Bit, rudder, fire. Bit, rudder fire.
I repeated it over and over to myself for days. In the book of James it says;
"A bit in the mouth of the horse controls the whole horse. A small rudder on a huge ship in the hands of a skilled captain sets a course in the face of the strongest winds. A word out of your mouth may seem like no account, but it can accomplish nearly anything- or destroy it!
It only takes a spark, remember, to set off a forest fire. A careless or wrongly placed word out of your mouth can do that..." (James 3:3-6 MSG)
Out of (seemingly) no where I had remembered hearing a very smart woman speak on controlling your tongue. The context was completely different. She wasn't talking about parenting, but God used her words none the less.
Bit, rudder, fire. Bit, rudder, fire.
I had been growing increasingly more and more frustrated with Elliott. It seemed like him and I were always fighting, and it seemed as though it was more than just your average toddler-pushing-back-on-everything-mom-says. The more he pushed back, the firm I became. It doesn't take a psychologist to understand how this would create more tantrums, more tears, more anger.
The very same smart woman had also spoke at my Mom's group a few months ago. The topic? "Mommy Anger" At the time I remember knowing that I was suffering pretty deep in this department, but as I listened, I felt sad. She described how she struggled with anger towards her son and how one day she snapped out of it- realized what she had been doing, and the damage it could cause to her son and their relationship, and so she stopped. I thought of all the times I had surprised myself with my yelling, mean tone of voice, sharp words and rough hands as I placed him in time out, and I wondered what I hadn't yet snapped out of it. I begged God to help me, to end the overwhelming feelings that day, and then I cried hot salty tears the very next day when I caught myself yelling yet again. It had been relieving to hear that I wasn't alone, and that other moms feel overwhelmed by anger as well, but I just didn't know how to change my behaviour. I felt helpless and hopeless.
Bit, rudder, fire.
It circled around in my head enough times that I started to process what God might be trying to say to me. I noticed how often Chris came home from work and was met with my run down of the day- and not much of it was positive. Anytime that Elliott would act out while Chris was home I would exclaim something to the effect of "This kid!" or "I don't know what is wrong with him." And the more that I expressed my anger and frustration, the more angry and frustrated I got.
Thankfully we serve a God who is far from indifferent. He pursues us and is constantly fighting for us. He longs for the moment we turn back to Him and welcomes us with open arms.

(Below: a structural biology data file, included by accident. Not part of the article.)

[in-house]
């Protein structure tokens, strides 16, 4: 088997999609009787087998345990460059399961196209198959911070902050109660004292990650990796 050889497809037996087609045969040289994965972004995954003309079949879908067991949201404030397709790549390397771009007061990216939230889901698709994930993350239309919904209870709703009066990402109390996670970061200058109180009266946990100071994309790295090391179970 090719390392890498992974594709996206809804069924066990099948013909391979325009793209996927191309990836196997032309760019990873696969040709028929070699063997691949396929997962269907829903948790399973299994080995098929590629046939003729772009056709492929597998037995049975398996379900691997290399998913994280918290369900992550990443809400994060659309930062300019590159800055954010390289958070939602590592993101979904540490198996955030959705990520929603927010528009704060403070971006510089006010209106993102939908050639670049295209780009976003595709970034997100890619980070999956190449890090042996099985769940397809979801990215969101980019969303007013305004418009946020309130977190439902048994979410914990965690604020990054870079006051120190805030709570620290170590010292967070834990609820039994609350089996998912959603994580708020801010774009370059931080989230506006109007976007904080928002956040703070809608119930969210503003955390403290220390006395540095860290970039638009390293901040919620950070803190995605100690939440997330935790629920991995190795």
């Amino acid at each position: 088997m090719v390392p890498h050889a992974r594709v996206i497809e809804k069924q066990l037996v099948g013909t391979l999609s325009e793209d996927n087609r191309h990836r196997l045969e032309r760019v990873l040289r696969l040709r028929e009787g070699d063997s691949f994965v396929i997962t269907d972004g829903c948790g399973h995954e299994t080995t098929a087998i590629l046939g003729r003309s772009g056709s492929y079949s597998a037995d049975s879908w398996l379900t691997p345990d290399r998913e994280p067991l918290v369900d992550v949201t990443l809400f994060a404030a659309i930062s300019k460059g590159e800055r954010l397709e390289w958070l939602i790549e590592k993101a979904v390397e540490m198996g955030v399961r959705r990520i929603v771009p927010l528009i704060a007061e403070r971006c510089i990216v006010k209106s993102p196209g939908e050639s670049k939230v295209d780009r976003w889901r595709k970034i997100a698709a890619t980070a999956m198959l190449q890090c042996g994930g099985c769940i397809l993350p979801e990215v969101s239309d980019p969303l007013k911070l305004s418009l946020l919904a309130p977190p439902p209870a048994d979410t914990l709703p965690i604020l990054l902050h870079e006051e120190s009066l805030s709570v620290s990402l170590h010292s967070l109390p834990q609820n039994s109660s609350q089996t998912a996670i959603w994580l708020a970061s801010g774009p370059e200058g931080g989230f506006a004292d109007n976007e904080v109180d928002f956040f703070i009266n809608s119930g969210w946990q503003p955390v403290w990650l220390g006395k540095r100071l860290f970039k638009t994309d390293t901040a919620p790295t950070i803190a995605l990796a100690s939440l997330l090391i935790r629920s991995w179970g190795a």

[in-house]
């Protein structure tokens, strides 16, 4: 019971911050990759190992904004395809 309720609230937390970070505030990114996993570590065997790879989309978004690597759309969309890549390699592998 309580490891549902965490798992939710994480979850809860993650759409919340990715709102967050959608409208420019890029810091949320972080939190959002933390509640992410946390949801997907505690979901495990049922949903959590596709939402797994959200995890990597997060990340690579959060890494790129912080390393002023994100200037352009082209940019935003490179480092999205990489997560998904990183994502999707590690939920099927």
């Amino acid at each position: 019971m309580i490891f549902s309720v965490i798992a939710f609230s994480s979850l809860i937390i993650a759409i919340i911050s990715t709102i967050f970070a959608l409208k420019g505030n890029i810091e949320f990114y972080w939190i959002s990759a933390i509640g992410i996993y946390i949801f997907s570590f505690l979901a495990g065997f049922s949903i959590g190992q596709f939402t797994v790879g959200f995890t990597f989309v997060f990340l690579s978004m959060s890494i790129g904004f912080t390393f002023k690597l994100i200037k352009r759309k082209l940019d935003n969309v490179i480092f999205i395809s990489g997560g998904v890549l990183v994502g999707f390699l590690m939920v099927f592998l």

Finally one night I used my words for something else. I told Chris how God had been speaking to me about the book of James, and how I needed to try not to speak such negativity over our child and our house. I felt lighter almost instantly. Speaking truth and life over the situation had so much power. The next day was a Saturday, but Chris had to be out of the house for most of the morning. Before he left he asked how my night was the night before. It hadn't been good- Elliott woke up multiple times and I was frustrated and very tired. Instead of "venting", I just brushed it off and said it wasn't too bad. I spent the morning intentionally speaking kindly to and over both kids. I was so amazed at what a peaceful morning we were having that I thought I should message that very smart woman and thank her for how God had used her in my life.
She responded by sharing a bit more of her journey as of late, and admitted she had recently been feeling some shame towards her early years of anger towards her kids. Then she said "Let's just call that out right now and let Jesus speak truth into it. Shame is NOT from Jesus!"
At the time of reading her message I was sitting at the kitchen table as Elliott and Audrey were eating breakfast. That one line hit me so deep inside my heart that I didn't just tear up- I choked back a full on sob. I couldn't even read the rest of what she wrote. I stood up from the table and turned away so Elliott couldn't see me and just cried and cried.
I had been feeling so much shame and hadn't even realized it. It was such a heavy feeling, and I realized that I hadn't even tried taking a step forward, out of the fog. I had been standing there, motionless. Unable to move from the heaviness as though I had weights in my pockets and shoes. The weight lifted in that moment though, and praise God I was able to take a step. And wouldn't you know it? Jesus had been right in front of me the whole time.
I'll be spending a little more time explaining this journey in my upcoming posts. I hope you'll join me.